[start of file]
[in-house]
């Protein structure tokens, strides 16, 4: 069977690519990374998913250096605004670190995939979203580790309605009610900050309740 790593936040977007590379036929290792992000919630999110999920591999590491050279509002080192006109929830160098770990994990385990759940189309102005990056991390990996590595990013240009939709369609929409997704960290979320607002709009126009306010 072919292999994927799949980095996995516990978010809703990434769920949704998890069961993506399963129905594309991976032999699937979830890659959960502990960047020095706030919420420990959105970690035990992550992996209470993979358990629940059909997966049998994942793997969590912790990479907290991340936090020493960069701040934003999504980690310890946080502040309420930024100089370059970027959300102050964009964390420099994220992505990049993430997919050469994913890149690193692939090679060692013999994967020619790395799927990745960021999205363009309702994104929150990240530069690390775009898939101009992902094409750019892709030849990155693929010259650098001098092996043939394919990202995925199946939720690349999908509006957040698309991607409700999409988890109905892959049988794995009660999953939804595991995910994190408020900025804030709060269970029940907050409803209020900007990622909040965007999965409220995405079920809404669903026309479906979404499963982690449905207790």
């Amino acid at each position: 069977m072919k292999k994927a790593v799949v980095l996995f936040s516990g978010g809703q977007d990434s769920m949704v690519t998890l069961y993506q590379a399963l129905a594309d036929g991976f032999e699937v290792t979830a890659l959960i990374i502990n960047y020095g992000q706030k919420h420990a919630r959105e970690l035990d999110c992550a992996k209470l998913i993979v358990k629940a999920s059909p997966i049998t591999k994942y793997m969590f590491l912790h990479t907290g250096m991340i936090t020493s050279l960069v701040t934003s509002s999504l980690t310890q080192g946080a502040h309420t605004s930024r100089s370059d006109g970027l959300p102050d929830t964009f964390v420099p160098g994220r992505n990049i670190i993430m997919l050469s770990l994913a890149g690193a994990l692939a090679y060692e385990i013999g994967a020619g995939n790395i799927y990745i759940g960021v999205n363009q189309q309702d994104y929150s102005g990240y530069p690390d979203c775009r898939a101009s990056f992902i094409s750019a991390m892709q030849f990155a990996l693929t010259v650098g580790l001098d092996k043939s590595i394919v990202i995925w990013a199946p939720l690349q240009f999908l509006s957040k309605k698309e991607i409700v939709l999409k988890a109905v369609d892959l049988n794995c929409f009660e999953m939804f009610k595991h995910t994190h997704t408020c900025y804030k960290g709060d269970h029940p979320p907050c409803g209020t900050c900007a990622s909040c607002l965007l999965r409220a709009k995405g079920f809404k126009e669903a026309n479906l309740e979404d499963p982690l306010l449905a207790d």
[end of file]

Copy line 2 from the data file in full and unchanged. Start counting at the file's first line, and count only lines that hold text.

């Protein structure tokens, strides 16, 4: 069977690519990374998913250096605004670190995939979203580790309605009610900050309740 790593936040977007590379036929290792992000919630999110999920591999590491050279509002080192006109929830160098770990994990385990759940189309102005990056991390990996590595990013240009939709369609929409997704960290979320607002709009126009306010 072919292999994927799949980095996995516990978010809703990434769920949704998890069961993506399963129905594309991976032999699937979830890659959960502990960047020095706030919420420990959105970690035990992550992996209470993979358990629940059909997966049998994942793997969590912790990479907290991340936090020493960069701040934003999504980690310890946080502040309420930024100089370059970027959300102050964009964390420099994220992505990049993430997919050469994913890149690193692939090679060692013999994967020619790395799927990745960021999205363009309702994104929150990240530069690390775009898939101009992902094409750019892709030849990155693929010259650098001098092996043939394919990202995925199946939720690349999908509006957040698309991607409700999409988890109905892959049988794995009660999953939804595991995910994190408020900025804030709060269970029940907050409803209020900007990622909040965007999965409220995405079920809404669903026309479906979404499963982690449905207790």